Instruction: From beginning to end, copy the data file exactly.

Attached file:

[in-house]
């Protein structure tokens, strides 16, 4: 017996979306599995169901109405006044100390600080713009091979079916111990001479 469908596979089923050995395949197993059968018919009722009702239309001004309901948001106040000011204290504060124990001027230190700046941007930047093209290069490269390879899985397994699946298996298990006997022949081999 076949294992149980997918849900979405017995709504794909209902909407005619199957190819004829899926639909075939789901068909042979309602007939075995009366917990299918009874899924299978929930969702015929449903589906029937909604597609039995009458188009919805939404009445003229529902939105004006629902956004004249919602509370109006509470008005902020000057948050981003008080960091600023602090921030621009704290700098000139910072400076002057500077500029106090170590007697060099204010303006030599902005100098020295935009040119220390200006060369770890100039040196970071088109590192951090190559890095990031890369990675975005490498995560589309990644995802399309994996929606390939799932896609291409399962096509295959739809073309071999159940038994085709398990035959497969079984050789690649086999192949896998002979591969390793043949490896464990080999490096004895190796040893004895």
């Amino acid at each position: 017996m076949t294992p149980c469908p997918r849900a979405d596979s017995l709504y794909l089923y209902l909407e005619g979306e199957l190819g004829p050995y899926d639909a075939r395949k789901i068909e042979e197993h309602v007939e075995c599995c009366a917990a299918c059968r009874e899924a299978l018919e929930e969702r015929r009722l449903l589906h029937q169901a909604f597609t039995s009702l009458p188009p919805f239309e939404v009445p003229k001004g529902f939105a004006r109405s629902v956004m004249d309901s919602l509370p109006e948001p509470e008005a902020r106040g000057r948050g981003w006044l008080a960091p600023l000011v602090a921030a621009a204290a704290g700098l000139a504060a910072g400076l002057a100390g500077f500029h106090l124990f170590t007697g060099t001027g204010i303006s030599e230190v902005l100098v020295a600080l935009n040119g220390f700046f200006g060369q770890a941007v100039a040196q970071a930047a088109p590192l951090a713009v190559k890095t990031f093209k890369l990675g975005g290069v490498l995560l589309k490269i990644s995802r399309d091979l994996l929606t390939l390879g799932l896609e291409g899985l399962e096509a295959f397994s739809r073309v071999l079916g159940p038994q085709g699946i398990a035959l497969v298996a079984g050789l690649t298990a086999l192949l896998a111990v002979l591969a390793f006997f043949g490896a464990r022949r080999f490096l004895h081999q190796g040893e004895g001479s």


[in-house]
């Protein structure tokens, strides 16, 4: 017996979306599995169901109405006044100390600080713009091979079916111990001479 469908596979089923050995395949197993059968018919009722009702239309001004309901948001106040000011204290504060124990001027230190700046941007930047093209290069490269390879899985397994699946298996298990006997022949081999 076949294992149980997918849900979405017995709504794909209902909407005619199957190819004829899926639909075939789901068909042979309602007939075995009366917990299918009874899924299978929930969702015929449903589906029937909604597609039995009458188009919805939404009445003229529902939105004006629902956004004249919602509370109006509470008005902020000057948050981003008080960091600023602090921030621009704290700098000139910072400076002057500077500029106090170590007697060099204010303006030599902005100098020295935009040119220390200006060369770890100039040196970071088109590192951090190559890095990031890369990675975005490498995560589309990644995802399309994996929606390939799932896609291409399962096509295959739809073309071999159940038994085709398990035959497969079984050789690649086999192949896998002979591969390793043949490896464990080999490096004895190796040893004895």
């Amino acid at each position: 017996m076949t294992p149980c469908p997918r849900a979405d596979s017995l709504y794909l089923y209902l909407e005619g979306e199957l190819g004829p050995y899926d639909a075939r395949k789901i068909e042979e197993h309602v007939e075995c599995c009366a917990a299918c059968r009874e899924a299978l018919e929930e969702r015929r009722l449903l589906h029937q169901a909604f597609t039995s009702l009458p188009p919805f239309e939404v009445p003229k001004g529902f939105a004006r109405s629902v956004m004249d309901s919602l509370p109006e948001p509470e008005a902020r106040g000057r948050g981003w006044l008080a960091p600023l000011v602090a921030a621009a204290a704290g700098l000139a504060a910072g400076l002057a100390g500077f500029h106090l124990f170590t007697g060099t001027g204010i303006s030599e230190v902005l100098v020295a600080l935009n040119g220390f700046f200006g060369q770890a941007v100039a040196q970071a930047a088109p590192l951090a713009v190559k890095t990031f093209k890369l990675g975005g290069v490498l995560l589309k490269i990644s995802r399309d091979l994996l929606t390939l390879g799932l896609e291409g899985l399962e096509a295959f397994s739809r073309v071999l079916g159940p038994q085709g699946i398990a035959l497969v298996a079984g050789l690649t298990a086999l192949l896998a111990v002979l591969a390793f006997f043949g490896a464990r022949r080999f490096l004895h081999q190796g040893e004895g001479s």